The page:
What's the worst thing about chief New York Times pop sociologist David Brooks' new column, which is titled "The D.C. Dubstep" in a vague approximation of cleverness? Is it the insipid central metaphor, by which Brooks has each party doing "dance moves" in advance of the coming sequester and its accompanying deep budget cuts? Is it the names of those dance moves, names so embarrassing my hands are actively attempting to prevent me from typing them out? (For the record: the Democrats are doing the "P.C. Shimmy"—P.C. as in "permanent campaign"—the Republicans, the "Suicide Stage Dive.") Is it his misguided, near-religious belief that Both Parties Are At Fault? Or is it this sentence: "The president hasn't actually come up with a proposal to avert sequestration, let alone one that is politically plausible." David. He has. It's right here. It's a banger, I promise. [NYT]
The broadcast starts at 9 p.m.
For all of humanity's greatness—the pyramids, the Hoover Dam, our capacity to love—human beings have proven ourselves quite capable of doing truly disgusting things, also, including waging wars, acting upon greed, and wearing those godforsaken toe shoes. In an effort to build a more just, rational, and aesthetically pleasing future, here is a list of 22 things Gawker is banning in 2013. At the stroke of midnight on December 31, be sure to either immediately stop doing the actions listed here, or, if it's an object that's being banned, a toe shoe, perhaps, incinerate it in a trash can. The civilized world thanks you!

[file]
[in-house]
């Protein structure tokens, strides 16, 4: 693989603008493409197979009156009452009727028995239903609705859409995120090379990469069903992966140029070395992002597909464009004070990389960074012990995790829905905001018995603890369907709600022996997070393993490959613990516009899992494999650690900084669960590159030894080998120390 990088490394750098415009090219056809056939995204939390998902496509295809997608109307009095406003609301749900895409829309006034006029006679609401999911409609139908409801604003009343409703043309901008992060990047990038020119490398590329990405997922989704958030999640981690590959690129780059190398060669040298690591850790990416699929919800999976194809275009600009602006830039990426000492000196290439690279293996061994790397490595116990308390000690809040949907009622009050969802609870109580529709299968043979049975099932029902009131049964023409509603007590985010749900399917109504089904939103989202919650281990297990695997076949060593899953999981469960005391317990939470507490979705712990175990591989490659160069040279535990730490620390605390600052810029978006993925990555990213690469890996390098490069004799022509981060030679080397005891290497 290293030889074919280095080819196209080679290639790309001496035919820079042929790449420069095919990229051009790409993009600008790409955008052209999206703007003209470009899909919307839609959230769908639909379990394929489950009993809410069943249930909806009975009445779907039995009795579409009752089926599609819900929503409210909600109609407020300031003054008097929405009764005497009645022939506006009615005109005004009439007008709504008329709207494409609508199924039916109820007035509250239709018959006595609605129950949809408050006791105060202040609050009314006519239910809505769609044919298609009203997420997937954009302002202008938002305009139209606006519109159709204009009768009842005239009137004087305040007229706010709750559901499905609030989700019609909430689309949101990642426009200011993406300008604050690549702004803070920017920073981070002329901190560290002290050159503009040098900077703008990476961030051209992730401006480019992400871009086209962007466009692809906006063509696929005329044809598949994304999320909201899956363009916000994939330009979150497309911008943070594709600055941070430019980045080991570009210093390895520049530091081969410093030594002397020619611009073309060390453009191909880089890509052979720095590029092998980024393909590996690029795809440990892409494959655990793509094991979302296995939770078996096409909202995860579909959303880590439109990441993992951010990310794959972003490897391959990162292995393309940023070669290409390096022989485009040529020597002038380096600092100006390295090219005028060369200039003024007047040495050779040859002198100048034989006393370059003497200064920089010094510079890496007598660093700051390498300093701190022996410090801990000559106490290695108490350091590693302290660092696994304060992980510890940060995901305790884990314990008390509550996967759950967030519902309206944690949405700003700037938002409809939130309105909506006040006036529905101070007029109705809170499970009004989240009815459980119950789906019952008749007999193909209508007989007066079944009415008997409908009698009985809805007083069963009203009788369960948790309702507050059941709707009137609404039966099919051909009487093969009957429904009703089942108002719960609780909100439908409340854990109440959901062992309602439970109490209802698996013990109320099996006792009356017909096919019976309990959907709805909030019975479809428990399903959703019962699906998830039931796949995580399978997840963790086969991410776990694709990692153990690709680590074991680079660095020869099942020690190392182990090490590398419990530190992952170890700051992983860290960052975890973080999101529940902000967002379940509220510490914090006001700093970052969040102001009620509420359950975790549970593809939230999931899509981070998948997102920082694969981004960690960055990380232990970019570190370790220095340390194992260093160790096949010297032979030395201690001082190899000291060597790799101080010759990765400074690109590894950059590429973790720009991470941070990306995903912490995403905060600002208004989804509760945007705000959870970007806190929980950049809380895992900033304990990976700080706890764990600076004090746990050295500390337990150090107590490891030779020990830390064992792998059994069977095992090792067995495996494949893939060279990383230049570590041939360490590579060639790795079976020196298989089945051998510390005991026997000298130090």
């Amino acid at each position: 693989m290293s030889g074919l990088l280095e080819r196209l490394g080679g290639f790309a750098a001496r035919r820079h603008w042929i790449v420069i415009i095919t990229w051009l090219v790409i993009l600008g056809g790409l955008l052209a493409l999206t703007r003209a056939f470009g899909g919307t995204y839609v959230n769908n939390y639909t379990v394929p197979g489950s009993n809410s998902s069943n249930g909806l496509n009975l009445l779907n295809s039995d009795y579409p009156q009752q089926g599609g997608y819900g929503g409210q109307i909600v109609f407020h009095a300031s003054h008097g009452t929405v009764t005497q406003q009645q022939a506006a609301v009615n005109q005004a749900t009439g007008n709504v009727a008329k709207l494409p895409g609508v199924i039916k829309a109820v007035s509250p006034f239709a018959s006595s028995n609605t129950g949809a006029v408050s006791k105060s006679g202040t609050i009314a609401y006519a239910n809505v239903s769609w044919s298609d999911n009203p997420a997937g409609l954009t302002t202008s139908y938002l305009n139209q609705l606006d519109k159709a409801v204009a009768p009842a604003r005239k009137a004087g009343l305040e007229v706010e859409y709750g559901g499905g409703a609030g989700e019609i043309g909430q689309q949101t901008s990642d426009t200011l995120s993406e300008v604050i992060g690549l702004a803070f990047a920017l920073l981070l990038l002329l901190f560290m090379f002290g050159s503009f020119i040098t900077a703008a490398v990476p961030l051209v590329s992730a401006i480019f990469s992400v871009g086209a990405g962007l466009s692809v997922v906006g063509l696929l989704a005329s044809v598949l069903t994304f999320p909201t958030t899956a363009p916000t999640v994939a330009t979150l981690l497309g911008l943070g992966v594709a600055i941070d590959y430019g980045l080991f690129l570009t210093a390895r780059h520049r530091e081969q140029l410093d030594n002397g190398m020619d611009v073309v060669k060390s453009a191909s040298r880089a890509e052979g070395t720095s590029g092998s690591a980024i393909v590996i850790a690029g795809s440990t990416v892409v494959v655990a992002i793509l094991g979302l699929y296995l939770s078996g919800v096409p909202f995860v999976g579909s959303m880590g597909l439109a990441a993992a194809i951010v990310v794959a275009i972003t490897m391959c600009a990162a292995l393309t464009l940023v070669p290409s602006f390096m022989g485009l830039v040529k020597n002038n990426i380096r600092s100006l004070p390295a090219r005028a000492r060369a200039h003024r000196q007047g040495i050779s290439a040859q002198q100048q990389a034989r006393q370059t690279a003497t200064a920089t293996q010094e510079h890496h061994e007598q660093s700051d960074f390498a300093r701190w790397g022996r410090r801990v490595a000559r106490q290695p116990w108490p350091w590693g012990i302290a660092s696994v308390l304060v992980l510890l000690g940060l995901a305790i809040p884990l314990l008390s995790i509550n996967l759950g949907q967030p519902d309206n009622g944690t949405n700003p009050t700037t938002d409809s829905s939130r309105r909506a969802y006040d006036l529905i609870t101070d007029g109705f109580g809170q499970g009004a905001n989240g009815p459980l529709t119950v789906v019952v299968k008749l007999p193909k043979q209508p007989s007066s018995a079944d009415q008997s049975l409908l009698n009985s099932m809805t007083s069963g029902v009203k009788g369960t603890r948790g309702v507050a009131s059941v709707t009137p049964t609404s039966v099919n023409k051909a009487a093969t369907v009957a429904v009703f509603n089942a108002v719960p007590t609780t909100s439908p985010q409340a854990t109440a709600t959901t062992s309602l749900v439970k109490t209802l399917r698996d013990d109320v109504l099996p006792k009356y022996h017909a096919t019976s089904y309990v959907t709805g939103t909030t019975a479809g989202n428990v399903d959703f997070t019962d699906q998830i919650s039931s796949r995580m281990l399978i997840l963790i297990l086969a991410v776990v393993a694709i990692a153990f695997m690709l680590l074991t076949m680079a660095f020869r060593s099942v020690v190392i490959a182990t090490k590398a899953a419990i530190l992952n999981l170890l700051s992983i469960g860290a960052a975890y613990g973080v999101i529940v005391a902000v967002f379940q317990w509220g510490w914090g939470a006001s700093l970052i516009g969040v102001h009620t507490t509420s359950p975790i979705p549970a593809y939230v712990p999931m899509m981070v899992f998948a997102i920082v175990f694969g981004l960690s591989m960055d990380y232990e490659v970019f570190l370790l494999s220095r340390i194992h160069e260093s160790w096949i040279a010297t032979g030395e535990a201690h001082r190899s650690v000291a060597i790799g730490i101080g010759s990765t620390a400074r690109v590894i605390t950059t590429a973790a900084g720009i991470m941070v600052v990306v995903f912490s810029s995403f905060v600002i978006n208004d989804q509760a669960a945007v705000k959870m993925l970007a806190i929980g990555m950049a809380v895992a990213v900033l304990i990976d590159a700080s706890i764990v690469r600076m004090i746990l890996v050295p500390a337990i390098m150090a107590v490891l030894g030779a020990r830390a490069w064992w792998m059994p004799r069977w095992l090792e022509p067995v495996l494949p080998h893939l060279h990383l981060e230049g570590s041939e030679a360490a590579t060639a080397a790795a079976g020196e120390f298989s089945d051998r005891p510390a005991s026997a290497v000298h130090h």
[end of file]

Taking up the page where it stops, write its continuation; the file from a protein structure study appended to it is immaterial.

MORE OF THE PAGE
"Dubstep" (or EDM) is generally terrible music beloved by America's teenagers. These children go see their favorite DJs in arenas or at festivals, where they chug liquor out of water bottles and/or take various forms of MDMA and whatever else gross adult drug dealers sell them. The problem is that teenagers don't understand how to take drugs without nearly killing themselves, which means that things like this happen at events like Haunted Coliseum at the Nassau Coliseum.
Someday, hundreds of years from now, your great-great-great-great-etc. grandchildren will approach the jar in which your brain is kept and whisper into the microphone, What was the internet like in 2011? And they will wait, in the cluttered and dusty back room where you live, so to speak, as the computer processes and converts your firing synapses, until the small printer on the shelf below you produces a slip of paper with two words: "libertarian dubstep." And your tiny blind descendants will run off back to work in the thorium mine before the robot foremen notice their absence, and you will be left alone again, wishing you could tell them more; wishing you could show them L.A. Weekly's interview with Porter Robinson, "the libertarian dubstep guy"; wishing you could explain to them what it meant; wishing you could say why millions of young white men across the country were forwarding each other Ron Paul YouTube videos and listening to Skrillex. And then you realize that you don't really know, yourself: you—what is left of you—have never really known; you are as mystified still, centuries later, as you were that day, hundreds of years in the past, when you first heard "The State."